Daily Archives: February 28, 2020

Spreads for Higher Quality Grades will Widen

Spreads for Higher Quality Grades will Widen

Dr. Andrew Griffith

Ohio Beef Cattle Letter

I spoke with six individuals this past week that send cattle to either Kansas, Nebraska, or Iowa for finishing. A recurring theme was in relation to the spread between Prime, Branded, Choice, and Select beef. Some of the conversation was that the spreads have narrowed and the market is not offering the incentive to have as high of grading cattle. Looking back at the data does not support this assertion.

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Tightening up Calving Season

Tightening up Calving Season

Olivia Amundson

South Dakota State University

One of the most important indicators of success in a cow-calf herd is reproductive efficiency of that population. A major profit-determining factor is the percent of calf crop weaned. This is accomplished through incorporating a shortened and defined breeding and calving season

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The Sandhills Calving System For Scours Prevention

The Sandhills Calving System For Scours Prevention

On Pasture

The Sandhills System was designed to protect calf health by providing separation between newborn calves and older calves (two weeks of age and older) during a critical time of the year when the risk of disease development, primarily scours, is high.

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Sustainability Tool:  Anonymous Online Assessment from Noble

Sustainability Tool:  Anonymous Online Assessment from Noble

Victoria G. Myers

Progressive Farmer

Chad Ellis believes it’s important for businesses to be able to compare year-to-year data, to see where they stand in their sector when it comes to sustainability. He’s also aware, many would like that comparison to stay in house.

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Jarold Callahan of Express Ranch on Bull Buying 101

Jarold Callahan of Express Ranch on Bull Buying 101

Oklahoma Farm Report

Jarold Callahan, president of Express Ranches in Yukon, Oklahoma Callahan talks about the abundance of useful data available for buyers of new herd bulls. All the cattle at Express Ranches have genomically-enhanced EPD’s, Callahan said. Callahan said they begin testing young bulls at around three months of age. “It’s like that bull has already sired a calf crop,” Callahan said. “This gives the buyer more confidence in that bull.”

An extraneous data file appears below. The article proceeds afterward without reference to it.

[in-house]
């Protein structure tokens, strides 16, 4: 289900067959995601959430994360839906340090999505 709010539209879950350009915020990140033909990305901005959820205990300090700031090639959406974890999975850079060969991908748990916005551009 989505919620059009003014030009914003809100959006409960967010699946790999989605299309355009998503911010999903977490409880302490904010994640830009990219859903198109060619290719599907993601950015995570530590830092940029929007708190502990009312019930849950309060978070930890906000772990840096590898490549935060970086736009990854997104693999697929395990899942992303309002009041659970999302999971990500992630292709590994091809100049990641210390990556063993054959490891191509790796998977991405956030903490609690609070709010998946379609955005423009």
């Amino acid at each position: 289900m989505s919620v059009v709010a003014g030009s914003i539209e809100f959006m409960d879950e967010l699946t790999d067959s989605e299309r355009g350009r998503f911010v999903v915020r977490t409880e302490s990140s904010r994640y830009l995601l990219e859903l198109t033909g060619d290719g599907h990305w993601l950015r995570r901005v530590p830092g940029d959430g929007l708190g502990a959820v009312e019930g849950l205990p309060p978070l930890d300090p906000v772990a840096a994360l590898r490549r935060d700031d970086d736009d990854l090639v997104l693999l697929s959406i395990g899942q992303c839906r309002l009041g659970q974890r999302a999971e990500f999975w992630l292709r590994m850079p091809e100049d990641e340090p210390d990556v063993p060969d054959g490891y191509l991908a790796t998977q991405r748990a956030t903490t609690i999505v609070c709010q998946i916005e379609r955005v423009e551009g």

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Disease Traceability:  Where It Starts and Stops

Disease Traceability:  Where It Starts and Stops

Sheila Hildebrand

Western AG Reporter

Initiating a conversation about RFID is nearly as combustible as broaching your opinion about universal healthcare – at Thanksgiving dinner at your new in-laws who do not share your political affiliation.  It leaves an edge in the air that makes any meal fairly unpalatable.

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The real issue around the red meat study is scientific credibility

The real issue around the red meat study is scientific credibility

Dr. Ron Clarke

Canadian Cattlemen

Dr. Bradley Johnston, an associate professor of community health and epidemiology at Dalhousie University, escalated the protein war when he published a report contradicting existing nutritional guidelines related to red meat consumption.

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Are you listening to your data?

Are you listening to your data?

Dusty Abney

Progressive Cattle

Cattle producers are surrounded by data. Whether it’s weaning weights, days open or number of cattle on a given pasture, the data we collect on our operations is only beneficial if we utilize it.

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Managing Tall Fescue Toxicosis

Managing Tall Fescue Toxicosis

Adam Speir


Tall fescue is a forage workhorse for livestock producers from north Georgia to New England. It is a cool-season perennial grass that is tolerant of many conditions, covers more than 1 million acres north of the Fall Line, and supplements bermudagrass pastures for many livestock producers from fall through spring. Despite the important niche that tall fescue fills, there are important downsides to consider when grazing livestock on tall fescue grass.

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Starting and Managing a Defined Calving Season

Starting and Managing a Defined Calving Season

Justin Rhinehart

University of Tennessee

Of all the management practices used to improve both the economic success and performance of cow-calf production, having a defined calving season is the most important. In fact, it is better to think of it as a gateway tool to allow the use of other management practices.

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